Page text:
How to manage and innovate at the same time
‘No company can truly say that it is forever invincible but what you can do is constantly reinvent yourself’
Swiss business theorist Alexander Osterwalder. ““Testing and adapting a business idea until it works is a radically different skill set than managing a business”
With many once powerful business organisations now resting in the corporate graveyard, it is a brave company that views itself as invincible. All the more surprising then that that’s the key word in the title of Alexander Osterwalder’s new book. The Swiss business theorist and inventor of the Business Model Canvas admits that styling the book he is lead author of as The Invincible Company is an act of provocation as much as a marketing ploy.
“No company can truly say that it is forever invincible, but what you can do is constantly reinvent yourself so you have this ‘attitude of day one’ – as Jeff Bezos of Amazon puts it – and you keep it. You need to be aware that you can die and that’s what makes you invincible. When you get complacent, that’s when you are in danger of disappearing,” he tells The Irish Times.
It’s a fate that awaits many, he says, singling out banking and pharma as among the industries in which major shake-outs are likely to occur. On a wider level, Osterwalder says that the days in which competitive advantage came from factors such as quality and superior products and technology are over. What matters now is robust, innovative business models, and ones that are flexible enough to embrace change where required.
“Entrepreneurs and companies should spend a lot more time thinking beyond great technology and products. These two are just given today and they allow you to compete. If you want to win the game you need to think business model patterns. The issue for companies now is how do we build a moat to protect ourselves?” Osterwalder says.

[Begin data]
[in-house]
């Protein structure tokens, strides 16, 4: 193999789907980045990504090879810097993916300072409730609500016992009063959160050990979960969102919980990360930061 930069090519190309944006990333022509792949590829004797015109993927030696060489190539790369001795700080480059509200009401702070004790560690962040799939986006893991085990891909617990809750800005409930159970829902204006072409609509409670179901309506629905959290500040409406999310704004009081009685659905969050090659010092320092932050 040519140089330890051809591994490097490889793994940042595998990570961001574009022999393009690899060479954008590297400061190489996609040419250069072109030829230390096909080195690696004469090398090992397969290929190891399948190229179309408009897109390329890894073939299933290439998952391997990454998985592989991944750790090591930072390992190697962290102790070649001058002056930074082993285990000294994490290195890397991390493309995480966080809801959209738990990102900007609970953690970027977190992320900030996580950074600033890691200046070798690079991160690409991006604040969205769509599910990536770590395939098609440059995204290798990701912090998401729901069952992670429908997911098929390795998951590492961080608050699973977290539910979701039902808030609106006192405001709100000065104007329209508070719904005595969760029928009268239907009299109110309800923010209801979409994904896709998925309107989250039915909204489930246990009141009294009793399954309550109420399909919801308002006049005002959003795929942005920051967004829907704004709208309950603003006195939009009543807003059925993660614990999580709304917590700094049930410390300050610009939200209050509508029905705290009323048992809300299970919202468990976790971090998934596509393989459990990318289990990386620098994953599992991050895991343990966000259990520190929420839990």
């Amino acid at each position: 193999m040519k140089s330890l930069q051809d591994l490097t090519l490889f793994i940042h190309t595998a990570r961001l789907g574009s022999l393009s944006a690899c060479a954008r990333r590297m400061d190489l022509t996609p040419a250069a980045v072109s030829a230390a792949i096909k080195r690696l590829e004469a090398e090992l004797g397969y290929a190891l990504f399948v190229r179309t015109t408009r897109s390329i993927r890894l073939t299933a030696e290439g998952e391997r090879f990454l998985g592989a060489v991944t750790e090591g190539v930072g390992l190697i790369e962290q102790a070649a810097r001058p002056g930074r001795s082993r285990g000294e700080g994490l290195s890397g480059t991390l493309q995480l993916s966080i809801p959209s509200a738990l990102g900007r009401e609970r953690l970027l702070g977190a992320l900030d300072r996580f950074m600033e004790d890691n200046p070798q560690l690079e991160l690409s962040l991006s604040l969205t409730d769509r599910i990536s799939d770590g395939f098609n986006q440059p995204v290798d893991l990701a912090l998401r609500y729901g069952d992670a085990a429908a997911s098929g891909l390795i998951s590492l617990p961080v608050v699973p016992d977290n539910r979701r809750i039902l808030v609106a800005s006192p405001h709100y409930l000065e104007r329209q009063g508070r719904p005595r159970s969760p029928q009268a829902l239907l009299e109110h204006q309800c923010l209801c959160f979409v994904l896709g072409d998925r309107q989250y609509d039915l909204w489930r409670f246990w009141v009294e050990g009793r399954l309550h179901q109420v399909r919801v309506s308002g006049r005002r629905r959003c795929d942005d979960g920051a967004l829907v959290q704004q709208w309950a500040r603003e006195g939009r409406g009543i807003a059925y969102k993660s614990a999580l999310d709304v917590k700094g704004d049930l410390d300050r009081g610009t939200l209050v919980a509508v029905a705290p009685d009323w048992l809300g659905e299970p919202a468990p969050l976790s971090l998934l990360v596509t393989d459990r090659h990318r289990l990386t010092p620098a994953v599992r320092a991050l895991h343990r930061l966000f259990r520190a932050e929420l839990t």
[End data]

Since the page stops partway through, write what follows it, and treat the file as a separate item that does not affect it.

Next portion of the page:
There’s no “one size fits all” here. In a book rich in case studies, there’s a myriad of stories of nimble disrupters and incumbents who have skilfully pivoted to new models.
Take Nintendo. In the early 2000s it no longer had the means to compete on high tech gaming consoles and is profits were falling. It responded by releasing the Wii in 2006, a product with much inferior technology than its competitors. The real story here, however, is a deliberately strategy to shift from costly high tech to low tech to target an underserved market for casual gamers. Manufacturing the Wii thus became much cheaper because it uses off-the-shelf components and it trumps its competitors.
For much of its history Microsoft railed against open source. In 2014, new chief executive Satya Nadella radically ramped up its shift towards an open approach, moving Microsoft’s focus away from proprietary Windows towards operating system agnostic cloud solutions to satisfy enterprise users and developers.
Jump further back in time, meanwhile, and consider Disney, a corporation that changed from the light asset business of movie-making to the heavy asset business of theme parks, enjoying enormous success in the process.
The Covid-19 crisis will be an inflection point for many businesses, Osterwalder says. Those that were weak entering it will struggle to survive. The secret to succeed at the moment is to balance managing the core with continuing to innovative.
“Invincible companies are ones that have a strong execution muscle as well as an innovation muscle. It’s not an either/or it’s an and. The companies that realise this will thrive because they know how to deal with uncertainty and how managing this makes you resilient.”